The August 2015 issue of Cultural Studies – Critical Methodologies is a special issue, entitled “From Emmett Till to Trayvon Martin”, and features many articles of interest, including Stephen Dillon and Allison Page’s “The Haunting of Evidence”. Their article situates the murder of Trayvon Martin within the history of the relationship between evidence, be it testimony, documentary evidence, or physical evidence, and anti-blackness. By situating the murder of Trayvon Martin within this history, Dillon and Page suggest that evidence and facts are rendered irrelevant when it comes to racialized violence and terror. Through an examination of the circulated “media narrative” images of Trayvon Martin and George Zimmerman, the authors argue that the failure of evidence is bound up with a racialized optics in U.S. chattel slavery that overdetermines blackness as a political ontology of criminality. That is to say, in the words of the authors, that one cannot prove blackness innocent because guilt is a foregone conclusion.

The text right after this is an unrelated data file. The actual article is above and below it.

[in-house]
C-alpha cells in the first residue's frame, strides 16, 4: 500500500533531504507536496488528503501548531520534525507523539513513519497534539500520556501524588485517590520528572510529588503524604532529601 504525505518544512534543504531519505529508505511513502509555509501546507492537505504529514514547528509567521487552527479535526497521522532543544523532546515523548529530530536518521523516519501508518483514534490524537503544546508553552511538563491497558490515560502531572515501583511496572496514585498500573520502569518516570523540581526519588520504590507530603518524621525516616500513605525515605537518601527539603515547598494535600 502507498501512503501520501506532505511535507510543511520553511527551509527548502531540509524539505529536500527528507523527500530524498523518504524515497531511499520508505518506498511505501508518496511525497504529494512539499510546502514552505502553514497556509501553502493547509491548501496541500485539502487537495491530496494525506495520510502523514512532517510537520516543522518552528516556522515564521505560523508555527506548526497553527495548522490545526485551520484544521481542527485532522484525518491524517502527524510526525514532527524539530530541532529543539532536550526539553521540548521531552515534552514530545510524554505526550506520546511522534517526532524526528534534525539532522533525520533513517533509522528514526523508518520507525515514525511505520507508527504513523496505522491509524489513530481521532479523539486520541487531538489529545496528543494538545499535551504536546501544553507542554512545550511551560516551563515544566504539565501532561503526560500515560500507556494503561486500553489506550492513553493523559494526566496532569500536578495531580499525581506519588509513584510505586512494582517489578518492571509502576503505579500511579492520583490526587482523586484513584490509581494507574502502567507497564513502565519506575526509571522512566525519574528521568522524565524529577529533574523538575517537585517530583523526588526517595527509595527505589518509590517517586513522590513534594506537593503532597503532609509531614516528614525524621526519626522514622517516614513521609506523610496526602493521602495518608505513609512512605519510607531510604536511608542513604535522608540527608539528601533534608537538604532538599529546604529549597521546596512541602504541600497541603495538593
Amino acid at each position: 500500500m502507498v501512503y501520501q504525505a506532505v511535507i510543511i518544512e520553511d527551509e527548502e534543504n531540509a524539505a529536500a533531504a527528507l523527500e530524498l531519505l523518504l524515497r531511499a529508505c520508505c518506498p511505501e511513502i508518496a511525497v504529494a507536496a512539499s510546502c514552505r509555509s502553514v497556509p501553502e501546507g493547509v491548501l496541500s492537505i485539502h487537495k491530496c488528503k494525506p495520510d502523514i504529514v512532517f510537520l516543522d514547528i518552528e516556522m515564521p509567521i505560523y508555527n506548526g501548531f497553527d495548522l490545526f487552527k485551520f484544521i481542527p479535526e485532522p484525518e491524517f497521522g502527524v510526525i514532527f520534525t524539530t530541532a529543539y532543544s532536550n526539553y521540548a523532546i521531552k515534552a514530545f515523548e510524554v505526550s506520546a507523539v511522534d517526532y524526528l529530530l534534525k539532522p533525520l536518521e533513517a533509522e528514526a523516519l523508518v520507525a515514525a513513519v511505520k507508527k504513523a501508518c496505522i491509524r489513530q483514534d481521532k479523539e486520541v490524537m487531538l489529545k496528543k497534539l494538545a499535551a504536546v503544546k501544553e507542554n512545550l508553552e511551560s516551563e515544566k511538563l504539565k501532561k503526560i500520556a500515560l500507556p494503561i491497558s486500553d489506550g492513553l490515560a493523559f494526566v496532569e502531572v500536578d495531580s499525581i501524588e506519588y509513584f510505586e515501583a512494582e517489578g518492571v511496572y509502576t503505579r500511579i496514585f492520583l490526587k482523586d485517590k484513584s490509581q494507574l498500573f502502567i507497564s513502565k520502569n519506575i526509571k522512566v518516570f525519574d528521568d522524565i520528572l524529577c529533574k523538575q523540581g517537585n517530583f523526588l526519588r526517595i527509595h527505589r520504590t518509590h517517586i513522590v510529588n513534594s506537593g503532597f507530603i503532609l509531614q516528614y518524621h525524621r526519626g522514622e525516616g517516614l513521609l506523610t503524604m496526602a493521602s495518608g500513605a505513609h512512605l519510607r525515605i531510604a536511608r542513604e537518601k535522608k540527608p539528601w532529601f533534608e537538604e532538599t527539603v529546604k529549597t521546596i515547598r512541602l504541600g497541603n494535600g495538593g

The same special issue also includes an article by Kelly Macías titled “‘Sisters in the Collective Struggle’: Sounds of Silence and Reflections on the Unspoken Assault on Black Females in Modern America”. As the conversation on the state of modern Black America deepens in the wake of the Trayvon Martin tragedy and increased violence affecting young Black males, Macías notes that acknowledging historical and present structures that serve to disenfranchise the Black community remain largely focused on boys and men. To fully examine the impact of White supremacy, patriarchy, and violence on Black lives, the author argues that it is necessary to remove the culture of silence that permeates the discussion of how oppression is experienced by Black females. In this article, Macías explores the ways in which society encourages misogynoir (anti-Black misogyny) by reinforcing the marginalization of Black females and their status as the keepers of Black life. According to the author, a dialogue about Black life, which does not speak to the troubles of Black women, is incomplete. Giving voice to their struggles, in the context of discussing the collective Black experience, is a part of the larger fight for peace, justice, and equality.